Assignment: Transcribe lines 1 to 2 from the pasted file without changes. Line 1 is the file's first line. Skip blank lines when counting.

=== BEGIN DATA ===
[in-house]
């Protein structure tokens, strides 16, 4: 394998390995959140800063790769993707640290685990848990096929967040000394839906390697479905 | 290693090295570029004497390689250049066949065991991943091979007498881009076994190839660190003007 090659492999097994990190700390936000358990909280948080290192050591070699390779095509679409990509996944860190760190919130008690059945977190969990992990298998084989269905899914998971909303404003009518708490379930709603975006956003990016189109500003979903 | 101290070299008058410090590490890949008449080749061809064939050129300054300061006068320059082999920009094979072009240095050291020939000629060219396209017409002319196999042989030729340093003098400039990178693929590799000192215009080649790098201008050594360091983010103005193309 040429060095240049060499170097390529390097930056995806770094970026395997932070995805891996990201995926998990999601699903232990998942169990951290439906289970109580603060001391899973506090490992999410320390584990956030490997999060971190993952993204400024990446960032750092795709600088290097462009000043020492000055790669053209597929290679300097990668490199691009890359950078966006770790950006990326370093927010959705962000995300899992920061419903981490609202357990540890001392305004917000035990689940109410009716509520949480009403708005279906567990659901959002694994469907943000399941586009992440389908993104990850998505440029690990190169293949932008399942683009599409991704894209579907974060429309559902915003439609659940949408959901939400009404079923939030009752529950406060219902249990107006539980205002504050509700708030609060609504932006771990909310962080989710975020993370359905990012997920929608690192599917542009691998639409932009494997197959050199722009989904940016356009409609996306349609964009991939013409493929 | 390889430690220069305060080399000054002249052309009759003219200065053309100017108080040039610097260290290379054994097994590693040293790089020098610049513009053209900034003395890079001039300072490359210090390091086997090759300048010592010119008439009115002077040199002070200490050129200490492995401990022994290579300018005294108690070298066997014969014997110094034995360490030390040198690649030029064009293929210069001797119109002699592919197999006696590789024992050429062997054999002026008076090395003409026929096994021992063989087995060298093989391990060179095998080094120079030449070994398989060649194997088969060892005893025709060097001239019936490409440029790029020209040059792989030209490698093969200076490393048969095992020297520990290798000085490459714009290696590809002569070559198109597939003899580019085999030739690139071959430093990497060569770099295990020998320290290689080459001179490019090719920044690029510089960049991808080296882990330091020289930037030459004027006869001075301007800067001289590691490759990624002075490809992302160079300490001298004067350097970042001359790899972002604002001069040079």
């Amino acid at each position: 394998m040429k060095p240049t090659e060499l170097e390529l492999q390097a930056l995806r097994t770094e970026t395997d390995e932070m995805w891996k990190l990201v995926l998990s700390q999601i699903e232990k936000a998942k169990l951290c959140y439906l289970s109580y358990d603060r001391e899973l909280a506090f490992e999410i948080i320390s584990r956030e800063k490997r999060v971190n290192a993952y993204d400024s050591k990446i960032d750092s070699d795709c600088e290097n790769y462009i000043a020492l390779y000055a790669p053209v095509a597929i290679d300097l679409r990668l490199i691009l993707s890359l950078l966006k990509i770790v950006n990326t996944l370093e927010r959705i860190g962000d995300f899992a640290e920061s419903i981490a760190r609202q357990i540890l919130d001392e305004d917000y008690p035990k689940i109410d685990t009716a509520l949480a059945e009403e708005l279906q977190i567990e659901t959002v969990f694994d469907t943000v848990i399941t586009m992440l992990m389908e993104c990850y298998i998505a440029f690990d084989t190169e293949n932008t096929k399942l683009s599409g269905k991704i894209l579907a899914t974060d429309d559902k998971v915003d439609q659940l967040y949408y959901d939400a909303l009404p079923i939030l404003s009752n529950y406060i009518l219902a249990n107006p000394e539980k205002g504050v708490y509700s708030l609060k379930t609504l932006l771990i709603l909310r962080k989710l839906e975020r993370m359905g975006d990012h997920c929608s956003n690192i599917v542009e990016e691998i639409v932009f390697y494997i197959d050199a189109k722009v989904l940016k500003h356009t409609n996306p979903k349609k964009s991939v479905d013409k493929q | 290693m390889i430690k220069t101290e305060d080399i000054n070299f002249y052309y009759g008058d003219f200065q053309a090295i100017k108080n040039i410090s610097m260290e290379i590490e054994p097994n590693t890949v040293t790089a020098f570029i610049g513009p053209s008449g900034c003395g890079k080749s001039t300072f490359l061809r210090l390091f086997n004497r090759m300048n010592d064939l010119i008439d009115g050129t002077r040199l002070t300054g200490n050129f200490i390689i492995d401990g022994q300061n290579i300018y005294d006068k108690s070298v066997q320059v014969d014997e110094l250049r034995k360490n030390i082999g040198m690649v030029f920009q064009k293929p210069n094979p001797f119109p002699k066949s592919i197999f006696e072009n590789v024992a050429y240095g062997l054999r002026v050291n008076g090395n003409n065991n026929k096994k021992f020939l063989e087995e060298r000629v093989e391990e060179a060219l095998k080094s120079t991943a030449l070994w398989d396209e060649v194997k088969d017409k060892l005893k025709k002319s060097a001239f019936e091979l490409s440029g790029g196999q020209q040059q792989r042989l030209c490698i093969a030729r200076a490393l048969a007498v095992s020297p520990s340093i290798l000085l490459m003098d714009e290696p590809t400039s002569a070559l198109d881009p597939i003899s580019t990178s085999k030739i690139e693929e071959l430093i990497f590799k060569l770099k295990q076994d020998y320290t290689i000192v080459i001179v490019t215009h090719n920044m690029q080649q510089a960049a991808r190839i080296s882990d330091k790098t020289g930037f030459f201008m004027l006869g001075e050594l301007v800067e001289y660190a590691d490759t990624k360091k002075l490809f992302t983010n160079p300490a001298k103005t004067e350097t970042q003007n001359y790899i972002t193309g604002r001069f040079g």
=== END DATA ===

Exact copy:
[in-house]
């Protein structure tokens, strides 16, 4: 394998390995959140800063790769993707640290685990848990096929967040000394839906390697479905 | 290693090295570029004497390689250049066949065991991943091979007498881009076994190839660190003007 090659492999097994990190700390936000358990909280948080290192050591070699390779095509679409990509996944860190760190919130008690059945977190969990992990298998084989269905899914998971909303404003009518708490379930709603975006956003990016189109500003979903 | 101290070299008058410090590490890949008449080749061809064939050129300054300061006068320059082999920009094979072009240095050291020939000629060219396209017409002319196999042989030729340093003098400039990178693929590799000192215009080649790098201008050594360091983010103005193309 040429060095240049060499170097390529390097930056995806770094970026395997932070995805891996990201995926998990999601699903232990998942169990951290439906289970109580603060001391899973506090490992999410320390584990956030490997999060971190993952993204400024990446960032750092795709600088290097462009000043020492000055790669053209597929290679300097990668490199691009890359950078966006770790950006990326370093927010959705962000995300899992920061419903981490609202357990540890001392305004917000035990689940109410009716509520949480009403708005279906567990659901959002694994469907943000399941586009992440389908993104990850998505440029690990190169293949932008399942683009599409991704894209579907974060429309559902915003439609659940949408959901939400009404079923939030009752529950406060219902249990107006539980205002504050509700708030609060609504932006771990909310962080989710975020993370359905990012997920929608690192599917542009691998639409932009494997197959050199722009989904940016356009409609996306349609964009991939013409493929 | 390889430690220069305060080399000054002249052309009759003219200065053309100017108080040039610097260290290379054994097994590693040293790089020098610049513009053209900034003395890079001039300072490359210090390091086997090759300048010592010119008439009115002077040199002070200490050129200490492995401990022994290579300018005294108690070298066997014969014997110094034995360490030390040198690649030029064009293929210069001797119109002699592919197999006696590789024992050429062997054999002026008076090395003409026929096994021992063989087995060298093989391990060179095998080094120079030449070994398989060649194997088969060892005893025709060097001239019936490409440029790029020209040059792989030209490698093969200076490393048969095992020297520990290798000085490459714009290696590809002569070559198109597939003899580019085999030739690139071959430093990497060569770099295990020998320290290689080459001179490019090719920044690029510089960049991808080296882990330091020289930037030459004027006869001075301007800067001289590691490759990624002075490809992302160079300490001298004067350097970042001359790899972002604002001069040079």